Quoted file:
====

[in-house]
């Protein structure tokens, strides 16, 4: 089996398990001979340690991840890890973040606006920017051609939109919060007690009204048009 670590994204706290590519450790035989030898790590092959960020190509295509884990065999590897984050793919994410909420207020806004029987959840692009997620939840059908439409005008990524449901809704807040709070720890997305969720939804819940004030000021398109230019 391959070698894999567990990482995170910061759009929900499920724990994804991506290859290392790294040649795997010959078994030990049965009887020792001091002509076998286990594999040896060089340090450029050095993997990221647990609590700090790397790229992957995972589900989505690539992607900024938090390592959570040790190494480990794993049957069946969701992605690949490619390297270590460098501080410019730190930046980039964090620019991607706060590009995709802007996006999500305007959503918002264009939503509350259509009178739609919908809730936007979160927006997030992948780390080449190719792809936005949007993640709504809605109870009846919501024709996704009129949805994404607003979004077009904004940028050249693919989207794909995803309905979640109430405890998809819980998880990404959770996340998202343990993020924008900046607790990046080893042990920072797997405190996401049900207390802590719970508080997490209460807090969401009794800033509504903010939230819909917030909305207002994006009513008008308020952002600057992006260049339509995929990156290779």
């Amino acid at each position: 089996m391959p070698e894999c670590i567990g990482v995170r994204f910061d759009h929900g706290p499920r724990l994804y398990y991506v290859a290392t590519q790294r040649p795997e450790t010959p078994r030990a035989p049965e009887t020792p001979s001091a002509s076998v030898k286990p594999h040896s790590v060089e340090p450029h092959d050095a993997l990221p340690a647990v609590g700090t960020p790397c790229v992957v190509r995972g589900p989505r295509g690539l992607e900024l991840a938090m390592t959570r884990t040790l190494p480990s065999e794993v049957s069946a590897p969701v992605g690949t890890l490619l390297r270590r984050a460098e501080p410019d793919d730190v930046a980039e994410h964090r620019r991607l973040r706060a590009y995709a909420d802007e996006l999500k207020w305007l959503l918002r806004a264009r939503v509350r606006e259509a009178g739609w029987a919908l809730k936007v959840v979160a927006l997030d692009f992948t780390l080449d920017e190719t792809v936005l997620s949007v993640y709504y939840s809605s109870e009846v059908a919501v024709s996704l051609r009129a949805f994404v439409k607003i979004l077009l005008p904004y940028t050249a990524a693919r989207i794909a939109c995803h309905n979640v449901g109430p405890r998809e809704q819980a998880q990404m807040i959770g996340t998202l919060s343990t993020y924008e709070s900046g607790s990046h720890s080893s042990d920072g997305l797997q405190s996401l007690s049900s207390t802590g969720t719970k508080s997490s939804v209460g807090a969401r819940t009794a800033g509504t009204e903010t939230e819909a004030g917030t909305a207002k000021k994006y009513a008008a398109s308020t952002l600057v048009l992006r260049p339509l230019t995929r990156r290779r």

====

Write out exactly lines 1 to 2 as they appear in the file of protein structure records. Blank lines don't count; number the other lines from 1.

[in-house]
């Protein structure tokens, strides 16, 4: 089996398990001979340690991840890890973040606006920017051609939109919060007690009204048009 670590994204706290590519450790035989030898790590092959960020190509295509884990065999590897984050793919994410909420207020806004029987959840692009997620939840059908439409005008990524449901809704807040709070720890997305969720939804819940004030000021398109230019 391959070698894999567990990482995170910061759009929900499920724990994804991506290859290392790294040649795997010959078994030990049965009887020792001091002509076998286990594999040896060089340090450029050095993997990221647990609590700090790397790229992957995972589900989505690539992607900024938090390592959570040790190494480990794993049957069946969701992605690949490619390297270590460098501080410019730190930046980039964090620019991607706060590009995709802007996006999500305007959503918002264009939503509350259509009178739609919908809730936007979160927006997030992948780390080449190719792809936005949007993640709504809605109870009846919501024709996704009129949805994404607003979004077009904004940028050249693919989207794909995803309905979640109430405890998809819980998880990404959770996340998202343990993020924008900046607790990046080893042990920072797997405190996401049900207390802590719970508080997490209460807090969401009794800033509504903010939230819909917030909305207002994006009513008008308020952002600057992006260049339509995929990156290779």